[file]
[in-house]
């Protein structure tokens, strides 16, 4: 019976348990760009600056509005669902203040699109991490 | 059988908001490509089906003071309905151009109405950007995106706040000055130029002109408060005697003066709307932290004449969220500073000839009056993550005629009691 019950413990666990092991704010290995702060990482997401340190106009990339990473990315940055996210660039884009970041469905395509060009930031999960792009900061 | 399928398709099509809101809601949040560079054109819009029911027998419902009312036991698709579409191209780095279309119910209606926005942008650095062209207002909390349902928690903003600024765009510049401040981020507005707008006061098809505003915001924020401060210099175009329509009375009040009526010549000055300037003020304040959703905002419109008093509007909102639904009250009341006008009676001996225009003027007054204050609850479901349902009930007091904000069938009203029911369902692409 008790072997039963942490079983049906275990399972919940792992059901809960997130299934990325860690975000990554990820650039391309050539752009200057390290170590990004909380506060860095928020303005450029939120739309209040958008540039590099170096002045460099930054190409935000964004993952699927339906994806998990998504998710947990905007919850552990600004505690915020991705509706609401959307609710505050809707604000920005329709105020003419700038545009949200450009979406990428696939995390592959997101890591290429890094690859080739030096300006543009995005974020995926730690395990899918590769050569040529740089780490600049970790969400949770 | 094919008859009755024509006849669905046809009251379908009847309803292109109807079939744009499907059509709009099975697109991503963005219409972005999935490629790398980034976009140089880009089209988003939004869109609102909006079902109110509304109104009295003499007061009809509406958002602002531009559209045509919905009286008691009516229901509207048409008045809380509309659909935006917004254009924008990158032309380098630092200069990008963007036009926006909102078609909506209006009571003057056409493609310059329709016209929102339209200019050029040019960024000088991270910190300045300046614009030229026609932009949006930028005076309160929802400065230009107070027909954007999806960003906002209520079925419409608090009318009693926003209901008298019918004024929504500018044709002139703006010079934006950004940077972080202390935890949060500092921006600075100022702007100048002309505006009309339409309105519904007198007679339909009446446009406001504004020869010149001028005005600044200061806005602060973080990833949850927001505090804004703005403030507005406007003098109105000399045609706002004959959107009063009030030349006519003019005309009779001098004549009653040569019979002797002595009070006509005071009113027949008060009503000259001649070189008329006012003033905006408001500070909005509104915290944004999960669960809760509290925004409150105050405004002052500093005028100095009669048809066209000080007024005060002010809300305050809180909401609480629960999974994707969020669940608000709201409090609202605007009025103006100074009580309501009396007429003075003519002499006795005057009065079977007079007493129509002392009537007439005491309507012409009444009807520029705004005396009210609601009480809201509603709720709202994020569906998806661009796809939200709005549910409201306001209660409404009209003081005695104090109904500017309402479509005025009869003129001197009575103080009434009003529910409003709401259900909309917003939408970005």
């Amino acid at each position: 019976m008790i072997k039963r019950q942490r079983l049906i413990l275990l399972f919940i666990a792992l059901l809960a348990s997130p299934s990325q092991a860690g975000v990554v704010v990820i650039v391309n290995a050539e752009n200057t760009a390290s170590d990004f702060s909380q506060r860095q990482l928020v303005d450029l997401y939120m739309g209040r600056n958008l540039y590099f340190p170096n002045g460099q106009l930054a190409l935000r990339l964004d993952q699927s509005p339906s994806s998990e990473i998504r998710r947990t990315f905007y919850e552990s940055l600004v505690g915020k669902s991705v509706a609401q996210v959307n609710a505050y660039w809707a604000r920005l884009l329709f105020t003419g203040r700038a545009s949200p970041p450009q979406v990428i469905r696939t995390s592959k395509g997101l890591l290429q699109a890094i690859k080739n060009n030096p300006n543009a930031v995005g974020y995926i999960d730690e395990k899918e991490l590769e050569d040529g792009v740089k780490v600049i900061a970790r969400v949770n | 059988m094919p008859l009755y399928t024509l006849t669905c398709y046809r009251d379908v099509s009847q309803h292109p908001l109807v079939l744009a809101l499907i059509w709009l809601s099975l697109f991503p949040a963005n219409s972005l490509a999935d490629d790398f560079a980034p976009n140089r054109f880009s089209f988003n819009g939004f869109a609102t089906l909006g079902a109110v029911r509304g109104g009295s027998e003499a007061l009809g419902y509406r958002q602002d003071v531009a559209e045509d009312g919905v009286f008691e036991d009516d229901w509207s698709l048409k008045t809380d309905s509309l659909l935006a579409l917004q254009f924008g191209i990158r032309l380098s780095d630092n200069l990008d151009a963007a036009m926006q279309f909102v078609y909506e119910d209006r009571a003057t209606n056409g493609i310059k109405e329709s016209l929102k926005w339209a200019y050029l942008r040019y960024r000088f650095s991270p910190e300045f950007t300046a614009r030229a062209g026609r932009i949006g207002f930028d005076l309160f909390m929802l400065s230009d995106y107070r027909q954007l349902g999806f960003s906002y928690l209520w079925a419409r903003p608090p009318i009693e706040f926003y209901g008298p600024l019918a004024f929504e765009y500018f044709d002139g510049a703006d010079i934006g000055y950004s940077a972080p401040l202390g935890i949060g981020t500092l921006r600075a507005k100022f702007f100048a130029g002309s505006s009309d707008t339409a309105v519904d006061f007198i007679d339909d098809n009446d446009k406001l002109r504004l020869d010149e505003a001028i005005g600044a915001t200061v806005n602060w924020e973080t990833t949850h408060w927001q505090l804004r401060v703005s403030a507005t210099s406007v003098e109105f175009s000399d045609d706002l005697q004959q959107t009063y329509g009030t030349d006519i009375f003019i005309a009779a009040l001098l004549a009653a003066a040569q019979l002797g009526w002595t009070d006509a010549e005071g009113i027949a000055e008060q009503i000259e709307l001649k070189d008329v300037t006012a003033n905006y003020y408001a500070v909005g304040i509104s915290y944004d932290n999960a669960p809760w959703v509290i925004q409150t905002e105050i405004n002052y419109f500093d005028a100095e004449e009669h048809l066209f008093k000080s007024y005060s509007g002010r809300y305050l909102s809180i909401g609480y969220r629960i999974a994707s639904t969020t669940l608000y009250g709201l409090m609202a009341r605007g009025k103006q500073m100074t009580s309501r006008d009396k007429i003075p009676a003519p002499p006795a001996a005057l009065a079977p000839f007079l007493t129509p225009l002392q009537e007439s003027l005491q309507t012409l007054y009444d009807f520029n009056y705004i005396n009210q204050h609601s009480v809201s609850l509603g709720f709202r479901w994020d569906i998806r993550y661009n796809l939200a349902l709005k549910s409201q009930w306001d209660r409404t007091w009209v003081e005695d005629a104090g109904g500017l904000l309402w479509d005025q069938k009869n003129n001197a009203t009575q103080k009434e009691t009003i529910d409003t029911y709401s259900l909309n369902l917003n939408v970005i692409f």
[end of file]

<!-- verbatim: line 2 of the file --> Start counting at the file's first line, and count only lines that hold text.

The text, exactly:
């Protein structure tokens, strides 16, 4: 019976348990760009600056509005669902203040699109991490 | 059988908001490509089906003071309905151009109405950007995106706040000055130029002109408060005697003066709307932290004449969220500073000839009056993550005629009691 019950413990666990092991704010290995702060990482997401340190106009990339990473990315940055996210660039884009970041469905395509060009930031999960792009900061 | 399928398709099509809101809601949040560079054109819009029911027998419902009312036991698709579409191209780095279309119910209606926005942008650095062209207002909390349902928690903003600024765009510049401040981020507005707008006061098809505003915001924020401060210099175009329509009375009040009526010549000055300037003020304040959703905002419109008093509007909102639904009250009341006008009676001996225009003027007054204050609850479901349902009930007091904000069938009203029911369902692409 008790072997039963942490079983049906275990399972919940792992059901809960997130299934990325860690975000990554990820650039391309050539752009200057390290170590990004909380506060860095928020303005450029939120739309209040958008540039590099170096002045460099930054190409935000964004993952699927339906994806998990998504998710947990905007919850552990600004505690915020991705509706609401959307609710505050809707604000920005329709105020003419700038545009949200450009979406990428696939995390592959997101890591290429890094690859080739030096300006543009995005974020995926730690395990899918590769050569040529740089780490600049970790969400949770 | 094919008859009755024509006849669905046809009251379908009847309803292109109807079939744009499907059509709009099975697109991503963005219409972005999935490629790398980034976009140089880009089209988003939004869109609102909006079902109110509304109104009295003499007061009809509406958002602002531009559209045509919905009286008691009516229901509207048409008045809380509309659909935006917004254009924008990158032309380098630092200069990008963007036009926006909102078609909506209006009571003057056409493609310059329709016209929102339209200019050029040019960024000088991270910190300045300046614009030229026609932009949006930028005076309160929802400065230009107070027909954007999806960003906002209520079925419409608090009318009693926003209901008298019918004024929504500018044709002139703006010079934006950004940077972080202390935890949060500092921006600075100022702007100048002309505006009309339409309105519904007198007679339909009446446009406001504004020869010149001028005005600044200061806005602060973080990833949850927001505090804004703005403030507005406007003098109105000399045609706002004959959107009063009030030349006519003019005309009779001098004549009653040569019979002797002595009070006509005071009113027949008060009503000259001649070189008329006012003033905006408001500070909005509104915290944004999960669960809760509290925004409150105050405004002052500093005028100095009669048809066209000080007024005060002010809300305050809180909401609480629960999974994707969020669940608000709201409090609202605007009025103006100074009580309501009396007429003075003519002499006795005057009065079977007079007493129509002392009537007439005491309507012409009444009807520029705004005396009210609601009480809201509603709720709202994020569906998806661009796809939200709005549910409201306001209660409404009209003081005695104090109904500017309402479509005025009869003129001197009575103080009434009003529910409003709401259900909309917003939408970005």